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Buddy Parker is tall, taciturn and Texan. His Detroit Lions have won the national professional football championship two years in a row and have a good chance of winning again this year. Not only is Parker the top football coach of America, but he has another distinction: he is almost totally unknown to the general public.
This takes some doing and Parker is the man for it. He has no "color" whatever; he has never in his life dropped a brilliant impromptu quip; he keeps out of controversy and he regards football banquets and Monday-Morning-Quarterback-Clubs with a deadly loathing. Even at private interviews he squirms painfully, shifts position constantly in his chair and chain-smokes cigarets. He came out of Kemp, Texas (population 881, U.S. Census, 1950) and 20 years as professional football player and coach have not cured his shyness.
When Parker took over the Detroit job from the late Bo McMillin, the Lions were a chronic second-division club and there was expectation that the next visitor to the downtown offices would be the sheriff with the usual notice. The team was a small Balkan province filled with internecine warfare, and the directors alternated between bleats of pain and cries of rage. Since that time Parker's record with the Lions has consisted of 30 victories, 10 defeats and one tie. The Detroit franchise is now generally regarded as an uranium mine.
Raymond K. (Buddy) Parker is 40 years old and looks like an athlete. He is trim and well-conditioned, with 200 pounds on a six-foot frame. He retains the nasal twang of his Southwestern drawl and has the leathery lined face of an apple that has been too long in the sun. His dark hair hasn't even a fleck of gray and is parted neatly on the right.
Parker's greatest achievement is in beating Paul Brown, once regarded as the miracle man of football. No Parker-coached team had ever lost to Brown's Cleveland monsters, either in exhibition, regular season or play-off games until Brown pulled a mild upset last season when his Eastern All-Stars beat the West. The Lions N.F.L. championships in 1952 and 1953 were gained by beating Cleveland, 17-7 and 17-16. Brown is balding, complicated and morose. Before each play, he sends in a guard with orders for the next play; Parker gives his quarterback all the leeway in the world.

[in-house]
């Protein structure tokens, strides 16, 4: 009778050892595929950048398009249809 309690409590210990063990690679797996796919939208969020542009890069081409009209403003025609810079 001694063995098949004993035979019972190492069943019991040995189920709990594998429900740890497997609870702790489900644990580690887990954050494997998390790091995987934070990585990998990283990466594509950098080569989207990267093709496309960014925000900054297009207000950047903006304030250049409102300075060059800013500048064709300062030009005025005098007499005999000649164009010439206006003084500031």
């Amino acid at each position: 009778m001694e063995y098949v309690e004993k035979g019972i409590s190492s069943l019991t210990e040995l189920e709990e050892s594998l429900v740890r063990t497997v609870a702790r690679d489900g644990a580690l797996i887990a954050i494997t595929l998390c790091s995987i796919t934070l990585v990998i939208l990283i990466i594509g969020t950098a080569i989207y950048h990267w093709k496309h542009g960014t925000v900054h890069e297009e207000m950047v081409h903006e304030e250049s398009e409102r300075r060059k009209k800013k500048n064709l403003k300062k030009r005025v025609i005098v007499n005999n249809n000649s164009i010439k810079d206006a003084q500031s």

"That 'play messenger' stuff is the bunk," says Parker. "What's so mysterious about football?"
WHY BUMFOOZLE THEM?
Parker's coaching reflects his personality. His manner is plain and simple. He coaches his team that way.
"If you ask me," he says, "what ruins most teams is over-coaching. I can sit here in my office and think up plays by the yard. You set up an offense and then you think 'I'd better add this play' and a helpful assistant suggests 'Let's put this in.' What about the players out there on the line of scrimmage who have to solve these masterpieces on the spur of the moment? They're smart enough, but why bumfoozle them? We've gone through games where we used only four basic plays and the variations you get off them. You don't outmaneuver teams in this league, you beat them with good solid blocking and tackling."